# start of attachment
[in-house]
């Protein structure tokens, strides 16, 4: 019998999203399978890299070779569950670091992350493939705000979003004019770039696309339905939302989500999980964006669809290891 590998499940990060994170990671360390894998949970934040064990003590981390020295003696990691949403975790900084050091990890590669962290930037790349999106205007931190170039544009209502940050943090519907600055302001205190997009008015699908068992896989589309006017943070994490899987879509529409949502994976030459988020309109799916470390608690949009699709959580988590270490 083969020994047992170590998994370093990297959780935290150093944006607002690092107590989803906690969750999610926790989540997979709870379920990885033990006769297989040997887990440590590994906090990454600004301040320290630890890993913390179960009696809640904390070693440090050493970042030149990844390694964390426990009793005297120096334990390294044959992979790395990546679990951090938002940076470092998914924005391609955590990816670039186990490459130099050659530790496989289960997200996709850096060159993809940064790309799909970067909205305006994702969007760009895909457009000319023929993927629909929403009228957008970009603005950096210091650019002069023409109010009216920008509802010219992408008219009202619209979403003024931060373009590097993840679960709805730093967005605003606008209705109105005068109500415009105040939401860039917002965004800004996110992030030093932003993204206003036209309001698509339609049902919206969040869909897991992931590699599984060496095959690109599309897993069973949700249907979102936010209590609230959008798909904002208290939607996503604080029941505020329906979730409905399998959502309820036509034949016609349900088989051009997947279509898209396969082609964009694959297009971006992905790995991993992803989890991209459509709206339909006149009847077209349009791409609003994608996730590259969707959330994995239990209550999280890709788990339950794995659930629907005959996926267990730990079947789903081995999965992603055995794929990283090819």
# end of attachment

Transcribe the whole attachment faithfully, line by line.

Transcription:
[in-house]
């Protein structure tokens, strides 16, 4: 019998999203399978890299070779569950670091992350493939705000979003004019770039696309339905939302989500999980964006669809290891 590998499940990060994170990671360390894998949970934040064990003590981390020295003696990691949403975790900084050091990890590669962290930037790349999106205007931190170039544009209502940050943090519907600055302001205190997009008015699908068992896989589309006017943070994490899987879509529409949502994976030459988020309109799916470390608690949009699709959580988590270490 083969020994047992170590998994370093990297959780935290150093944006607002690092107590989803906690969750999610926790989540997979709870379920990885033990006769297989040997887990440590590994906090990454600004301040320290630890890993913390179960009696809640904390070693440090050493970042030149990844390694964390426990009793005297120096334990390294044959992979790395990546679990951090938002940076470092998914924005391609955590990816670039186990490459130099050659530790496989289960997200996709850096060159993809940064790309799909970067909205305006994702969007760009895909457009000319023929993927629909929403009228957008970009603005950096210091650019002069023409109010009216920008509802010219992408008219009202619209979403003024931060373009590097993840679960709805730093967005605003606008209705109105005068109500415009105040939401860039917002965004800004996110992030030093932003993204206003036209309001698509339609049902919206969040869909897991992931590699599984060496095959690109599309897993069973949700249907979102936010209590609230959008798909904002208290939607996503604080029941505020329906979730409905399998959502309820036509034949016609349900088989051009997947279509898209396969082609964009694959297009971006992905790995991993992803989890991209459509709206339909006149009847077209349009791409609003994608996730590259969707959330994995239990209550999280890709788990339950794995659930629907005959996926267990730990079947789903081995999965992603055995794929990283090819």